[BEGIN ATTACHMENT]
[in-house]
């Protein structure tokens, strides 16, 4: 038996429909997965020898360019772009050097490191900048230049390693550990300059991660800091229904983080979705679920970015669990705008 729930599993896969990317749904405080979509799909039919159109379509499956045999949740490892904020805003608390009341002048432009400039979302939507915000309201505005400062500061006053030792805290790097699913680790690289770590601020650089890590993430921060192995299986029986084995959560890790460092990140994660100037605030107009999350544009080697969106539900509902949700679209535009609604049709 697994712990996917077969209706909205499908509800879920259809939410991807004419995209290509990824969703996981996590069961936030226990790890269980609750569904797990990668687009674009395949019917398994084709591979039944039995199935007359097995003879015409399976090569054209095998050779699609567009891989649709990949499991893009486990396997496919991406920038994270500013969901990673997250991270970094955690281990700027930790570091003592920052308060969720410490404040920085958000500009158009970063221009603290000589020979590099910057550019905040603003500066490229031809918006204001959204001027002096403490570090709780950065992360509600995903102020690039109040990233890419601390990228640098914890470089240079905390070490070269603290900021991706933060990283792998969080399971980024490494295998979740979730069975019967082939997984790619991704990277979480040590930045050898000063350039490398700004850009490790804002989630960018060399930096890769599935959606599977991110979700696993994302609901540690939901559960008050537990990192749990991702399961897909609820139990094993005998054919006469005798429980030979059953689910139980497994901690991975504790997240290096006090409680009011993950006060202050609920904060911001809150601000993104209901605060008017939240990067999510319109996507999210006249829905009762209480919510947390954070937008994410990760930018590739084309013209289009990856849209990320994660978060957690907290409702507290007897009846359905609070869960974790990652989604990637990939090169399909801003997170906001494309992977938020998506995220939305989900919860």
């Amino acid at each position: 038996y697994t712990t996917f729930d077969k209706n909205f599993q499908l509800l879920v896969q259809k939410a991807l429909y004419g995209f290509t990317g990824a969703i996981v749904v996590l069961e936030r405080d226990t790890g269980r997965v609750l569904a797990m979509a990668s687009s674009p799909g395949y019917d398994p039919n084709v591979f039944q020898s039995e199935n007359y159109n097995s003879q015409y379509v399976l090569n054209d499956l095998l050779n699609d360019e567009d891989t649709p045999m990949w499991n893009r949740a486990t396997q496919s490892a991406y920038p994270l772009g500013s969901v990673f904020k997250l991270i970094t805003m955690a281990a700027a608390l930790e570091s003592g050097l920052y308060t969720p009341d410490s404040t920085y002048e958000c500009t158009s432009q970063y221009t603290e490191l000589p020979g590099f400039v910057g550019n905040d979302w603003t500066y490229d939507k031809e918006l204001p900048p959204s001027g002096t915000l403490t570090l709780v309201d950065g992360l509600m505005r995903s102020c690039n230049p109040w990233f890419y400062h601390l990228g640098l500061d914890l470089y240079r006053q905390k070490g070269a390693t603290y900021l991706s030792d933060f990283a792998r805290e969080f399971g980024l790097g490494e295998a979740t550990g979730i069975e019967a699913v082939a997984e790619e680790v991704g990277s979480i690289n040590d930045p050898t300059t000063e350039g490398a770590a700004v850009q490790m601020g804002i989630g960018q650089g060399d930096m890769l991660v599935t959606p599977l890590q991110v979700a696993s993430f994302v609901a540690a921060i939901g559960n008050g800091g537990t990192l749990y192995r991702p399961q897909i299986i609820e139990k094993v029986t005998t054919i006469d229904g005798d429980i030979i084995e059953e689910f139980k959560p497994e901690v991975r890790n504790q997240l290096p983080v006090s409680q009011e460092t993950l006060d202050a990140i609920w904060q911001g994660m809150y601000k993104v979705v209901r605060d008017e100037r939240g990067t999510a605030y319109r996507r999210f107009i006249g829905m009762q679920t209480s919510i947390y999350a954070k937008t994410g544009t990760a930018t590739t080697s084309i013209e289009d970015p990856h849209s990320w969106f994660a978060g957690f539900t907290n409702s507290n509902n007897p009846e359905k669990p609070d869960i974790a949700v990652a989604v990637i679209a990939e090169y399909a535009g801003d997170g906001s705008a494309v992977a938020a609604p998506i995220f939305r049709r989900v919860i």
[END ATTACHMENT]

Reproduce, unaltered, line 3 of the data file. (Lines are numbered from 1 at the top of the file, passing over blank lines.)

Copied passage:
């Amino acid at each position: 038996y697994t712990t996917f729930d077969k209706n909205f599993q499908l509800l879920v896969q259809k939410a991807l429909y004419g995209f290509t990317g990824a969703i996981v749904v996590l069961e936030r405080d226990t790890g269980r997965v609750l569904a797990m979509a990668s687009s674009p799909g395949y019917d398994p039919n084709v591979f039944q020898s039995e199935n007359y159109n097995s003879q015409y379509v399976l090569n054209d499956l095998l050779n699609d360019e567009d891989t649709p045999m990949w499991n893009r949740a486990t396997q496919s490892a991406y920038p994270l772009g500013s969901v990673f904020k997250l991270i970094t805003m955690a281990a700027a608390l930790e570091s003592g050097l920052y308060t969720p009341d410490s404040t920085y002048e958000c500009t158009s432009q970063y221009t603290e490191l000589p020979g590099f400039v910057g550019n905040d979302w603003t500066y490229d939507k031809e918006l204001p900048p959204s001027g002096t915000l403490t570090l709780v309201d950065g992360l509600m505005r995903s102020c690039n230049p109040w990233f890419y400062h601390l990228g640098l500061d914890l470089y240079r006053q905390k070490g070269a390693t603290y900021l991706s030792d933060f990283a792998r805290e969080f399971g980024l790097g490494e295998a979740t550990g979730i069975e019967a699913v082939a997984e790619e680790v991704g990277s979480i690289n040590d930045p050898t300059t000063e350039g490398a770590a700004v850009q490790m601020g804002i989630g960018q650089g060399d930096m890769l991660v599935t959606p599977l890590q991110v979700a696993s993430f994302v609901a540690a921060i939901g559960n008050g800091g537990t990192l749990y192995r991702p399961q897909i299986i609820e139990k094993v029986t005998t054919i006469d229904g005798d429980i030979i084995e059953e689910f139980k959560p497994e901690v991975r890790n504790q997240l290096p983080v006090s409680q009011e460092t993950l006060d202050a990140i609920w904060q911001g994660m809150y601000k993104v979705v209901r605060d008017e100037r939240g990067t999510a605030y319109r996507r999210f107009i006249g829905m009762q679920t209480s919510i947390y999350a954070k937008t994410g544009t990760a930018t590739t080697s084309i013209e289009d970015p990856h849209s990320w969106f994660a978060g957690f539900t907290n409702s507290n509902n007897p009846e359905k669990p609070d869960i974790a949700v990652a989604v990637i679209a990939e090169y399909a535009g801003d997170g906001s705008a494309v992977a938020a609604p998506i995220f939305r049709r989900v919860i």